For instance, a study from the University of Texas found that “There’s a supercompensation of glycogen stores when carbohydrates are consumed shortly after a workout.
Delaying the consumption of carbs by just 2 hours reduces the rate of muscle glycogen re-synthesis by as much as 50%.” (13)
For those of you that don’t know, fully refilling your glycogen stores will help you have more strength and energy for your next workout.
So, while it is not necessary to consume carbs post-workout, it can be beneficial in some cases, especially if you train multiple times a day, in which case the faster glycogen resynthesis is highly beneficial.
#6: Tart Cherry Juice
One of the best carbs that you can have post-workout is Tart Cherry Juice. Of all the carb-rich food sources that are available, tart cherry might just be the absolute best because it speeds up recovery.
For example, multiple studies show that consuming tart cherry after resistance training reduces muscle protein breakdown and muscle soreness while speeding up recovery. (14)
That’s pretty impressive for a relatively simple carbohydrate. One of those studies even concluded that tart cherries “reduce muscle soreness, strength losses during the recovery process, and markers of muscle breakdown. (15)
#7: Watermelon Juice
Another great carb-rich alternative to tart cherry juice is watermelon juice, and it has a range of benefits. In a study published in the Journal of Agricultural and Food Chemistry (16) researchers found that giving athletes about 2 cups or 500 milliliters of watermelon juice helped reduce muscle soreness and heart rate recovery after 24h.” (17)
Reducing heart rate recovery may sound like a bad thing at first, but it’s actually a really good thing!
Heart rate recovery refers to how long it takes you to bring your heart rate back down to normal after stopping exercise. So the faster your breathing and heart rate return back to normal the more fit you’re considered to be.
Part of what allows watermelon juice to have this effect is an amino acid found in watermelon known as l-citrulline.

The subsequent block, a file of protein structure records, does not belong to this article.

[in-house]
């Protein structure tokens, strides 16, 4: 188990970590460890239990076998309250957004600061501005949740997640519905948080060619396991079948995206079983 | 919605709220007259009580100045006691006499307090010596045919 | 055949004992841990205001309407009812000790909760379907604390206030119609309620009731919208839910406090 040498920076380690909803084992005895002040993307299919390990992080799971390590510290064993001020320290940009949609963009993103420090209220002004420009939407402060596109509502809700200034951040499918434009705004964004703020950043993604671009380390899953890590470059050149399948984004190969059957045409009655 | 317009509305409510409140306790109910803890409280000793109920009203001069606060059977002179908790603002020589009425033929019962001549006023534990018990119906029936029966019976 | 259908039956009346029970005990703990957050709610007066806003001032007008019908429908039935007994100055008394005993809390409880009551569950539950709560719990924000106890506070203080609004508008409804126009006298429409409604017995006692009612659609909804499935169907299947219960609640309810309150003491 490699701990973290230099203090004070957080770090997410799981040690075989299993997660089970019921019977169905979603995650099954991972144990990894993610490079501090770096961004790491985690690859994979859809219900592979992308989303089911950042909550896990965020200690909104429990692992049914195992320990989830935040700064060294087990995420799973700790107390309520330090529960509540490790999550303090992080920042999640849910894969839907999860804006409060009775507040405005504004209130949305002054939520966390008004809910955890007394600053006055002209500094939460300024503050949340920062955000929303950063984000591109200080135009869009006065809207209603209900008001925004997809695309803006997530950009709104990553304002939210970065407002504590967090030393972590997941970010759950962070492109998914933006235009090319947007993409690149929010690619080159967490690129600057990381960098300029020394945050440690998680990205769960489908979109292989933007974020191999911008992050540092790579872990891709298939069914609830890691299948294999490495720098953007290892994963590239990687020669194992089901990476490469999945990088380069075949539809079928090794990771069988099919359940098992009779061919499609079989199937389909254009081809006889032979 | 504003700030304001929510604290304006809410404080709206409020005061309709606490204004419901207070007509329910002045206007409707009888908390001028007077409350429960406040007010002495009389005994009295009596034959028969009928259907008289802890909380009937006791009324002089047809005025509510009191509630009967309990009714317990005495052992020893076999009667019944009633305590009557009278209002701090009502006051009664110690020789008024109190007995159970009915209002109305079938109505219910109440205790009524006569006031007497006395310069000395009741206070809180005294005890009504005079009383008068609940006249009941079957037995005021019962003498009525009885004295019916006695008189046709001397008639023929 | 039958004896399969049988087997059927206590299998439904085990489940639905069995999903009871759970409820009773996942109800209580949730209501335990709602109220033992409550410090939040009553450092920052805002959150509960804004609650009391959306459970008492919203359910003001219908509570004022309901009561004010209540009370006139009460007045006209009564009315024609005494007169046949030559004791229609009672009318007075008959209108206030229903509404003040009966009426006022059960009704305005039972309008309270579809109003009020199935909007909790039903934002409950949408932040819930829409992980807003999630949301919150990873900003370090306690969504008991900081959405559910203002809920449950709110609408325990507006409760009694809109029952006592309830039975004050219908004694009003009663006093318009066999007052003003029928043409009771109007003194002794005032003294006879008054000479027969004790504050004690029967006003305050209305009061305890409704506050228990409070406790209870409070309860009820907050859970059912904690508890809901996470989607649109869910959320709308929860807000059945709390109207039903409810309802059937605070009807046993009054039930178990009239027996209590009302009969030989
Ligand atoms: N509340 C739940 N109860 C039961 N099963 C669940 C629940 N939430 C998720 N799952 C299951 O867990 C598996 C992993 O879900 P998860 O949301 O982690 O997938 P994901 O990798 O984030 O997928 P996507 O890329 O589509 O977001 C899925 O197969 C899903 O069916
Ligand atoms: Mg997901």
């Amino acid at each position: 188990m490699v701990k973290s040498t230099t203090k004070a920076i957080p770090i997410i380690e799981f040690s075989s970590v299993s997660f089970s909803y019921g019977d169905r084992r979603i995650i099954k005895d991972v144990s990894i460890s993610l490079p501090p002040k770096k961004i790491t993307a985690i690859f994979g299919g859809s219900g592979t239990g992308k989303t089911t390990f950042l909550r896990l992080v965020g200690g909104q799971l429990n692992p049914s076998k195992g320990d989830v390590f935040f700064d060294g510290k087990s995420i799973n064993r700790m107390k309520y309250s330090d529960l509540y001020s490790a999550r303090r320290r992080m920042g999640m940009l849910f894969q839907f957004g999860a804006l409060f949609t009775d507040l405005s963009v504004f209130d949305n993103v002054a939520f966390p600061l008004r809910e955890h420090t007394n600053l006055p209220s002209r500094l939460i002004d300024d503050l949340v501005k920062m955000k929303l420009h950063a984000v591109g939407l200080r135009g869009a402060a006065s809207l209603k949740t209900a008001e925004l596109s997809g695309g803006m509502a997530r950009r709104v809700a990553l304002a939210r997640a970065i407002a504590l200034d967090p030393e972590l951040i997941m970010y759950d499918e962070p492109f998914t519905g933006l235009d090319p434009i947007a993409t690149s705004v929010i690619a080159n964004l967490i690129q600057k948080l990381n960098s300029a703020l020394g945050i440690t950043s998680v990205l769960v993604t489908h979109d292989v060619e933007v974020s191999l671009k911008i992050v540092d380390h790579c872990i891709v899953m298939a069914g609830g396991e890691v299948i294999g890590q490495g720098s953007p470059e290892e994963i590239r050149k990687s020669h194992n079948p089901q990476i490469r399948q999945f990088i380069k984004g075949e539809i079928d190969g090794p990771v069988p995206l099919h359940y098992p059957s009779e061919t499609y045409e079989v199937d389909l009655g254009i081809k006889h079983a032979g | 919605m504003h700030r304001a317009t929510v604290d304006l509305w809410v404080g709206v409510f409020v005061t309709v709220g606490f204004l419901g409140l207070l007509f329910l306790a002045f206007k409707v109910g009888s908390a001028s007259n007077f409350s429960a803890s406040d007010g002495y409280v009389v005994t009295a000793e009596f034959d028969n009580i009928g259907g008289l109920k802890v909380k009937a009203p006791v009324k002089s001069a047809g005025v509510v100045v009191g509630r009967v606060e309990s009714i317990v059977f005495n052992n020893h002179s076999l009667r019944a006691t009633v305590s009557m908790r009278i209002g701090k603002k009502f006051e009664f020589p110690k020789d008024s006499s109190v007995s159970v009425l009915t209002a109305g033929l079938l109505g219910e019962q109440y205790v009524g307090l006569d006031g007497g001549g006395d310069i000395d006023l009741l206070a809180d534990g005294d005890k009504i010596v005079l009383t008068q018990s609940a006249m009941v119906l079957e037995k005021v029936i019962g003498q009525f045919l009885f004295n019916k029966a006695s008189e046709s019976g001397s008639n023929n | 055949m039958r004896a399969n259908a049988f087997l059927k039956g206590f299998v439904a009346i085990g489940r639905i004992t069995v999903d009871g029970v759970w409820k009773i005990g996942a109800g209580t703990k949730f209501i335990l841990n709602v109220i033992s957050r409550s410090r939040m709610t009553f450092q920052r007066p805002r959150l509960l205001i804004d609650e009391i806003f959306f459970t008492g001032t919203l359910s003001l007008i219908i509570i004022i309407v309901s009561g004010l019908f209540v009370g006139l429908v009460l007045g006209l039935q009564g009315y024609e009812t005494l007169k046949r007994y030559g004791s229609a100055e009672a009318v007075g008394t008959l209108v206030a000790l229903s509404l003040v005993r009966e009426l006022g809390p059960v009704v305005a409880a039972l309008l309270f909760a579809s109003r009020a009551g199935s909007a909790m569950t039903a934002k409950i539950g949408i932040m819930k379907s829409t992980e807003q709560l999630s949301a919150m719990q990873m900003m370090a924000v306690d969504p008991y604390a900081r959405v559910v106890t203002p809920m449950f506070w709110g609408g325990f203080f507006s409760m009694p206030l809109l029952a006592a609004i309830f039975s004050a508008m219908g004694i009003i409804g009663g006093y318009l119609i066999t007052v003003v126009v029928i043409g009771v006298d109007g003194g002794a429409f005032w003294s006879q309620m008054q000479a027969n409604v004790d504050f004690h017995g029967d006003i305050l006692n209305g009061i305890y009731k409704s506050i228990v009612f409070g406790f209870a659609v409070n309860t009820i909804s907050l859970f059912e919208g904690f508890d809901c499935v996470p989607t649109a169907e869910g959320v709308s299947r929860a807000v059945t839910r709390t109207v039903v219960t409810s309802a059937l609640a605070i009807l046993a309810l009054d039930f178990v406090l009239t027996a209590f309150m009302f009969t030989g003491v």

L-citrulline stimulates blood flow, and that blood flow helps your body deliver amino acids to your muscles while simultaneously helping your body clear waste products such as lactic acid from your muscles.
Now even though both tart cherry and watermelon juice contain carbs while also supporting recovery, other healthy carbs are slower digesting, more filling, and have more fiber.
Out of the best foods to eat after a workout, oats are one of the greatest options.
They contain about 66 grams of carbs per 100 grams of oats, which is a little more than a cup.
This makes oats a much more carb-dense food source than tart cherry and watermelon juice. On top of that, oats also contain a decent amount of protein.
A 100-gram serving of raw oats will provide you with almost 17 grams of protein.
That’s a lot of protein for a carb source, but keep in mind that oats are not a great substitute for a high-quality protein source like the ones that I’ve already gone over.
Oats won’t provide all the amino acids that you need, but if you’re vegan you can combine oats with other protein sources to get your full spectrum of amino acids.
Next up are bananas and they happen to be an excellent source of electrolytes.
It’s beneficial to have electrolytes after a workout because they get lost through your sweat and your muscle contractions.
For those of you that don’t know, electrolytes are chemicals that have an electric charge in your body. Examples of electrolytes are sodium, magnesium, potassium, and chloride.
All of these electrolytes are very necessary for a wide range of bodily functions, including muscle recovery and ensuring that your muscles can contract properly.
This is why being deficient in one or more electrolytes can cause muscle cramping. So, to prevent that from happening, it’s important to take in enough electrolytes, especially after workouts where you’re sweating a lot.
One way you can do that is by eating bananas.
One medium-sized banana supplies you with about 8 percent of your daily magnesium needs and 10 percent of your daily potassium needs.
On top of that, a banana is a high-quality, fast-digesting carb source. One medium-sized banana will provide you about 28 grams of carbs.